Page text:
Catalogue of the exhibition 31 mujeres y 12 meses, Galería Utopia Parkway, 2003
In the course of her already vast career, that begun with her first individual exhibition twenty years ago, Concha Gómez-Acebo has successively unfolded the catalogue of her motifs and in the last decade these have been situated in her own places, without the need of rejecting traditional pictorial genres.
So, permanent observation of nature; the narrative quality of figures –much more numerous and preferentially those of women– when the fiction is a result from classic mythology or from contemporary literature, or even from children’s nursery tales, and its dramatic and dramatizing capacity; the temptation and a hint of a journey –interior, guided by reading, or exterior, with reminiscences of the exotic. Subjects determined by the painting of landscapes, still-lifes, interior scenes or some brief incursion with nudes.
Thematic interests and plastic conception that have brought series and cycles as fascinating as those she dedicated in 1992-1993 to Ulysses and Penelope and Hebrew or Hindu mythology –my first introductory text to the artist’s work–; the one reported between 1997 and 1998, a shared passion, Tintin; or just, the previous one, the windows, 1999.2000.
In their respective comments around her work, Ramón Mayrata and Francisco Calvo Serraller pointed out features that remain vibrant and firm in the paintings that we can see now. R. Mayrata, when comparing Herge’s universe with that of the painter, admitted that “the journey of painting that created dreamed worlds” and, the leading role “embodied in all those figures that, in spite of their different races, are succession of imagined self-portraits of the woman who has started walking in her dreams with a brush in her hand”.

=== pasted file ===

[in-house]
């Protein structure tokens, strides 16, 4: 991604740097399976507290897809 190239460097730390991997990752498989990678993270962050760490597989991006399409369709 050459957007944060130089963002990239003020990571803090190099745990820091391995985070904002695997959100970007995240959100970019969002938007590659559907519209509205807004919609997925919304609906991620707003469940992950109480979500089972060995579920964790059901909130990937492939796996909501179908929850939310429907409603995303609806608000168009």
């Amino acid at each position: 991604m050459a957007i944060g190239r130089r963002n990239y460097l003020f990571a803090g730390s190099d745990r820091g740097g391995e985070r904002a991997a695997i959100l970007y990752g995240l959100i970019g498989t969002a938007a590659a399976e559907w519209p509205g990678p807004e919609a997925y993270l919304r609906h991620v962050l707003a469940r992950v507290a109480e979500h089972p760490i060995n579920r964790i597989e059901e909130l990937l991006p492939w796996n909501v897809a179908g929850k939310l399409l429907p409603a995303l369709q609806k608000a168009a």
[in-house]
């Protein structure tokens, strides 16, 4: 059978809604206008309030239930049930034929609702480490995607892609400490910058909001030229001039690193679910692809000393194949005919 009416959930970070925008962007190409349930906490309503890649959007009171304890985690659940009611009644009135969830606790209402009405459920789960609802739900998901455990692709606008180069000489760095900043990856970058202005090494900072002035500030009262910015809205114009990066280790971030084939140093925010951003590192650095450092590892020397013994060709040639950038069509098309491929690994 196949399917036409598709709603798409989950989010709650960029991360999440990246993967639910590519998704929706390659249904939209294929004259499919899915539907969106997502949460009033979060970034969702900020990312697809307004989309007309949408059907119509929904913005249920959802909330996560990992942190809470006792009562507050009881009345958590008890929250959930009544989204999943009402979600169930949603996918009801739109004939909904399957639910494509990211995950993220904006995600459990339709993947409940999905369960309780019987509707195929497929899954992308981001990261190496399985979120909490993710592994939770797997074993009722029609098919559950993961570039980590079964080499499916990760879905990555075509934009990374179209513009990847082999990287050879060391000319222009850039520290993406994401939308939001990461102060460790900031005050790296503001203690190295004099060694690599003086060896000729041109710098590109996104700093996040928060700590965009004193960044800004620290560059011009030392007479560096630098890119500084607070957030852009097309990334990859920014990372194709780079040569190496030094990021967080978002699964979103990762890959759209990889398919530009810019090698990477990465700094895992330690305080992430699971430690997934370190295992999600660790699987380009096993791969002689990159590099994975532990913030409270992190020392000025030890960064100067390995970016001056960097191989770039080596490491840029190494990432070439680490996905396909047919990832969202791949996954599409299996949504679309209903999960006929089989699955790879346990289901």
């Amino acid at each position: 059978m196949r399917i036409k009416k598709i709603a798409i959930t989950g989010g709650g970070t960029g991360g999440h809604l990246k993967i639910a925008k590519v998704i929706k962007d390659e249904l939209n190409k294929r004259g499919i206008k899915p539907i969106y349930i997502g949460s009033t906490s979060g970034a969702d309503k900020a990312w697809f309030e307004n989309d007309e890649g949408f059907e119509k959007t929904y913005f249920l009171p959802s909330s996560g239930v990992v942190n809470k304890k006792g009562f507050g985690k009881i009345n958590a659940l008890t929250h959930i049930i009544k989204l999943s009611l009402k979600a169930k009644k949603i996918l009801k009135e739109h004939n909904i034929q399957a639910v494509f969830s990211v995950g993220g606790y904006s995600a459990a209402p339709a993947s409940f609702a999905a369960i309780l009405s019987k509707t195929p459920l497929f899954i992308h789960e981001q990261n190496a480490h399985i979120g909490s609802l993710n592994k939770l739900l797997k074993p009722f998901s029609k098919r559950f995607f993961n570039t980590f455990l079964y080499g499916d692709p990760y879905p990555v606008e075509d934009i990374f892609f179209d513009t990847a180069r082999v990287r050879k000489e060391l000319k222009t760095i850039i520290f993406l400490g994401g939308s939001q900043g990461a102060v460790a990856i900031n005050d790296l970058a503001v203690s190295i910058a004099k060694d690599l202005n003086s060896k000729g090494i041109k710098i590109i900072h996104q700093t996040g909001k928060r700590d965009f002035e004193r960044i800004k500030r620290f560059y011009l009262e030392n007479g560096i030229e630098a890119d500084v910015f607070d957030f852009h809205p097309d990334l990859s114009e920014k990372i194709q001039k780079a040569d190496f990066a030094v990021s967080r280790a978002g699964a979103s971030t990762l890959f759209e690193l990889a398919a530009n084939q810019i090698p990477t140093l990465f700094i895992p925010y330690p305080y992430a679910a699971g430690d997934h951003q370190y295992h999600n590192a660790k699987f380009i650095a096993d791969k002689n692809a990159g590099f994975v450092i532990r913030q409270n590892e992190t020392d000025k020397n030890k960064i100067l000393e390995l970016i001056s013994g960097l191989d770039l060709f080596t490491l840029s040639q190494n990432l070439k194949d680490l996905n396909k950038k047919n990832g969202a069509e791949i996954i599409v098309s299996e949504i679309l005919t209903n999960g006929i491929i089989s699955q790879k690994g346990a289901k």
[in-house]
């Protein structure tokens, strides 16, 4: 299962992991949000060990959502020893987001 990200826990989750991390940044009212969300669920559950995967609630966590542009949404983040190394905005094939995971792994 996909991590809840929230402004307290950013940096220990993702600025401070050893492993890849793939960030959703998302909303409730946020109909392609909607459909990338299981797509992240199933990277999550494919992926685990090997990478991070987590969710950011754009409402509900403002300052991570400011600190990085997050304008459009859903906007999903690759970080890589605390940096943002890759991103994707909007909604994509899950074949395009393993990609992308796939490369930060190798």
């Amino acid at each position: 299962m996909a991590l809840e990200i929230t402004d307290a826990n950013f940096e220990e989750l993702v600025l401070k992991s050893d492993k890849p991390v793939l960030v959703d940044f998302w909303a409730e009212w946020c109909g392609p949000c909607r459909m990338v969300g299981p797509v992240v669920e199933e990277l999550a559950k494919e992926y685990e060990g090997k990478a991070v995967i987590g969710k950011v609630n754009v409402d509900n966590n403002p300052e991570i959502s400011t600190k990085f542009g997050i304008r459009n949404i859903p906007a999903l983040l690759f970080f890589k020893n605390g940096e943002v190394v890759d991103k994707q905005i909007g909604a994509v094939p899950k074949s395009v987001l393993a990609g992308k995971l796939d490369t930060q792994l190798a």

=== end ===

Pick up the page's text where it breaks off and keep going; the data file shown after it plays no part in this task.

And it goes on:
Calvo Serraller also related the idea of the window to illusion, because both “get together two worlds, two dimensions of reality”, and in the case that we are dealing with, doing it essentially from contemplation. Concha Gómez-Acebo, ends Serraller, “conceives painting like an opening, a perforation of reality.”
Two groups or series of paintings are the body of this exhibition. One is, as the titles give evidence, a calendar that serves as a pattern to put in order a repertory of themes and motifs. The painter goes back to some we already know, the desolate landscapes in February –that includes a wink, that red night-light over the threshold of a door where we imagine other kind of tribulation, more brutal, hidden behind the walls of the house –or December, that shares a wet atmosphere that soaks the earth and heaven.
Other works, with bigger and more powerful dimensions show a group or urban views, being shown for the first time by the artist, coincide in the majority in views of Madrid –although April looks in New York–, seen from a window, as if we were in the first hours of dawn and nobody had yet gone out into the streets. The city is empty, except for buildings, street furniture, or trees.
I’m interested in that metaphysical emptiness, but specially because they are the product of a new manner in the work of the artist: the vast land surfaces treated in a monochrome way, the range of cold tones with a preponderance of pearl-coloured whites and glaucous, watery greens, the adjustment of details and the tenacity to register them, until now less evident in her work.
In spite of my description they are not veduttas from the constructive utopia of the past century, but touching visions in pursuit of the illusion typical of paint. In them, talking into account the distances, it is fulfilled what Robert Hughes attributes to Mondrian when he asked himself why are we moved by his last works about New York and not with the plans that architects imagined of impossible cities. “Partly, no doubt, because the space in fiction. In that area things are never used so they are never rotten; or cannot walk in a picture in the same way as if you were walking in the street or inside a building. Pictures are incorruptible. They are real rudiments of paradise, the blocks in a system that has no relation with our bodies, except through the optic perception of colour”.